Walls are built with 6-inch concrete masonry units (CMUs) and reinforced concrete columns. R-20 structural insulated concrete roof panels mitigate solar heat influx and reduce CO2 emissions through less use of cement. Four jalousie doors that connect the interior spaces with the 372-square-foot side garden/patio and its pergola shape the emblematic space that enhances the tropical climate and informal lifestyle, Abruña notes.
A “Just In Case” Clause
After what happened to Puerto Rico during and after Hurricane Maria, Abruña & Musgrave, Architects set up Mi Casa Resistente with numerous backup elements in case such an event occurs again.
The home’s centerpiece is a portable solar power plant capable of storing 1.5 kilowatts (kW) per day. The product enables an ENERGY STAR 1 kilowatt hour (kWh) per day refrigerator to operate continuously in case of utility failures during catastrophic events. An additional 500 watts allow for a microwave oven, a fan, and two LED lamps. LEDs and anti-bug lights are used throughout the house.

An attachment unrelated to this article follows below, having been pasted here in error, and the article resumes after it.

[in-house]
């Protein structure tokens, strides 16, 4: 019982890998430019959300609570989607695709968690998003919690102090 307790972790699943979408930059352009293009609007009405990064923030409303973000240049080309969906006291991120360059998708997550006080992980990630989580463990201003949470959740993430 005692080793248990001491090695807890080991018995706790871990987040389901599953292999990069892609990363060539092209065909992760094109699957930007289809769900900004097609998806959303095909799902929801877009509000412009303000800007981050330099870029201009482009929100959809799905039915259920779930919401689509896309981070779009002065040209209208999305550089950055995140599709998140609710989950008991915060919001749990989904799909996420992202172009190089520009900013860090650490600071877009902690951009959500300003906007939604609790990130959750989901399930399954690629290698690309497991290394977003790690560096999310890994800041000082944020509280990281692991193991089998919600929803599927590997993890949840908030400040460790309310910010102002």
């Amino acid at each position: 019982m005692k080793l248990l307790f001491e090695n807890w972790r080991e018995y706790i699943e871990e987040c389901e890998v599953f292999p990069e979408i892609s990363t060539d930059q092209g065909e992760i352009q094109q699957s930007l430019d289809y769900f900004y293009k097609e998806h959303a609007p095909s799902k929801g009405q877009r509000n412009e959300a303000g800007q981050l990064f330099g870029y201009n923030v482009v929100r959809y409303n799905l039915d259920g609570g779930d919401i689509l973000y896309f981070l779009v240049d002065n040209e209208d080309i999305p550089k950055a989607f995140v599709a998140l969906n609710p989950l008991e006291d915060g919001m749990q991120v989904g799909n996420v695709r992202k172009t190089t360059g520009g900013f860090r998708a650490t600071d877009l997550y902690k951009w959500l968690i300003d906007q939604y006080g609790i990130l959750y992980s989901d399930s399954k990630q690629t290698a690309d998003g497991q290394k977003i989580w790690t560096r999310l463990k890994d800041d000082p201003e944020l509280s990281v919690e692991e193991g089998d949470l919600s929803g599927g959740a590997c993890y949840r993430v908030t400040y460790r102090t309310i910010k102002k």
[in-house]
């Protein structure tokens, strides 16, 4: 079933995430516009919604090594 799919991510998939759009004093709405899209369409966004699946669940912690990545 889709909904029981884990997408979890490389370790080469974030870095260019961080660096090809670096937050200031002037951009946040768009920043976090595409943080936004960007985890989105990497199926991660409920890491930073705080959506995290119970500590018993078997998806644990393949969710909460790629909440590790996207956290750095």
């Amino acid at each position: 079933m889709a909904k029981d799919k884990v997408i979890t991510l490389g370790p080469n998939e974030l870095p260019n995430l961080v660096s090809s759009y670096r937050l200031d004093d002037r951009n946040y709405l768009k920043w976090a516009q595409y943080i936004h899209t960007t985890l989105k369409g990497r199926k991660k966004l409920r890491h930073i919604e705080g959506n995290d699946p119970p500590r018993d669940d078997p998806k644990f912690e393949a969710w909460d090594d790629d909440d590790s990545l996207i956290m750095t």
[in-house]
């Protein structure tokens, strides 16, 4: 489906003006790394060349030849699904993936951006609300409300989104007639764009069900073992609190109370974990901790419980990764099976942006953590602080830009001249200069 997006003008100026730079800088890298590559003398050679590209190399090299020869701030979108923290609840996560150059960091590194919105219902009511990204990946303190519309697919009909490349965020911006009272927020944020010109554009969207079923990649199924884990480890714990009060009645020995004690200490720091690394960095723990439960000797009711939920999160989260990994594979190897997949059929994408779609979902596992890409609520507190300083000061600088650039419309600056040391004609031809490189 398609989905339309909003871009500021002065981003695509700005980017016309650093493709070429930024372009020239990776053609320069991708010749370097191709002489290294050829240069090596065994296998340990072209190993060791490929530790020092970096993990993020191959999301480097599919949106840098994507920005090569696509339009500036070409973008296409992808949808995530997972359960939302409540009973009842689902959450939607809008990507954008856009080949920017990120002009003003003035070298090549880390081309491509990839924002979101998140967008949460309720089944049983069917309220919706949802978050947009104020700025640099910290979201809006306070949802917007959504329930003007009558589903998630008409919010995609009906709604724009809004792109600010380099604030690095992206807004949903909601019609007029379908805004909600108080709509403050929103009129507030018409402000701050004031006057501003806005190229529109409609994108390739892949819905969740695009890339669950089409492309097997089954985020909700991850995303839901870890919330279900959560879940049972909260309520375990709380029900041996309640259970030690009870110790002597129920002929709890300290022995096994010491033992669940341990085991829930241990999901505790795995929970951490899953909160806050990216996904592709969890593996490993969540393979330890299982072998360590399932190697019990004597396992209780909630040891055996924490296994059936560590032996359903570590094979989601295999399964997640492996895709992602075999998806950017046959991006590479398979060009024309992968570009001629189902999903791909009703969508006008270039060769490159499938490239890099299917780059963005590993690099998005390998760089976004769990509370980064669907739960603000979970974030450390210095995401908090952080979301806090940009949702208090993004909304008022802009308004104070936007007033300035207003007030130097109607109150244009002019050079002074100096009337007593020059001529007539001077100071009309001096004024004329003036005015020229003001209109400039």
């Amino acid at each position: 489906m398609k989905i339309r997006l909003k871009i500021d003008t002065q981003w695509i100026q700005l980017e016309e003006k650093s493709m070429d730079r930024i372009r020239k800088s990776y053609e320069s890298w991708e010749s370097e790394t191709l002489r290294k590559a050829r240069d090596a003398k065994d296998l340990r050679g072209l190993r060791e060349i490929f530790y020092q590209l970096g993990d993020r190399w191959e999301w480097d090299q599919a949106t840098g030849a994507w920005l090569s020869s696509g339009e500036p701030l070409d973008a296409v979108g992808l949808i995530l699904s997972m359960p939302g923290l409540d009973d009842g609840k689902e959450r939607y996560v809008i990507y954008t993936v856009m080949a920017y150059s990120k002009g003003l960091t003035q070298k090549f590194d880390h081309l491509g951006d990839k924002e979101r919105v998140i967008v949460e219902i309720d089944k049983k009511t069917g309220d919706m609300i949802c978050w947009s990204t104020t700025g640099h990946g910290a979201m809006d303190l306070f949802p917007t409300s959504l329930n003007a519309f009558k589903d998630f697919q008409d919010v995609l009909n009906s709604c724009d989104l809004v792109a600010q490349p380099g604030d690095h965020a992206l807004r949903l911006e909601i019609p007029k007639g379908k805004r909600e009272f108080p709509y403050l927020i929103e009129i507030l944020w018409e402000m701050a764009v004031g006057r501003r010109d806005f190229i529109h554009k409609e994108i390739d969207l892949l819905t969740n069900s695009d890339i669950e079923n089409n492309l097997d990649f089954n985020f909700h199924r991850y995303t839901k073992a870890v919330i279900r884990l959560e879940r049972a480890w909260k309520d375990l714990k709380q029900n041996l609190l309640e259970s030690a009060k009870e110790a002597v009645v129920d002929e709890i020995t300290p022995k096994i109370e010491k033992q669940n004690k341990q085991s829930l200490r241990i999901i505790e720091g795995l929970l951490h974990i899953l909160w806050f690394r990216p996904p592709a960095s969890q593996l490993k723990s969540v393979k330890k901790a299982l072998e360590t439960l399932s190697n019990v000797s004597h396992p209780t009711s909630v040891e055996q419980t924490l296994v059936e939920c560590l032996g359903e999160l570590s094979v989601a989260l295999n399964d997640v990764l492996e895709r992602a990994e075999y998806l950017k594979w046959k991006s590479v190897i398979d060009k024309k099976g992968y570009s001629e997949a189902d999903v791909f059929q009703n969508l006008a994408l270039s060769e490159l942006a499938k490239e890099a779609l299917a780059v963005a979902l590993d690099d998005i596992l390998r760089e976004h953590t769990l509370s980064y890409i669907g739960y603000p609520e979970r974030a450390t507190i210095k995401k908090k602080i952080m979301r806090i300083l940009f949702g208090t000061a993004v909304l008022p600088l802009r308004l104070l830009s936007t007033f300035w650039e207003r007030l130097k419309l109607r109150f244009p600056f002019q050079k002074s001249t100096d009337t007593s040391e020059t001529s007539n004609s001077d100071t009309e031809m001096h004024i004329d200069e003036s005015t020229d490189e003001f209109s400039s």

This dwelling unit has an inline water heater and is ready for a future 2 kW photovoltaic system and a solar water heater. A roof mounted 500-gallon, utility fed, potable water cistern acts as a reserve in case of system failures.
A 200-gallon rainwater cistern on the left side of the house operates by gravity, making it usable even during power failures. WaterSense fixtures are located in the bathroom and a composting toilet in the powder room within the interior side patio. An underground greywater system is also provided at the back patio.
The prototype construction was sponsored by CMP Community Land Trust, the Engineers and Surveyors Association and the Architects and Landscape Architects Association. Two units were built with the beneficiary’s participation; a third one will begin soon. All architectural/engineering services were pro-bono. Total cost for the fully furnished and equipped prototype was $95,000. GB
Alternative Building Systems: M-Due (M2) structural insulated concrete panels (SIPs) at roof
Appliances: Jangada gas stove; recycling bins by Curver and Sterilite
Building Envelope: M-Due (M2) SIPs at roof; 6-inch cavity concrete blocks at walls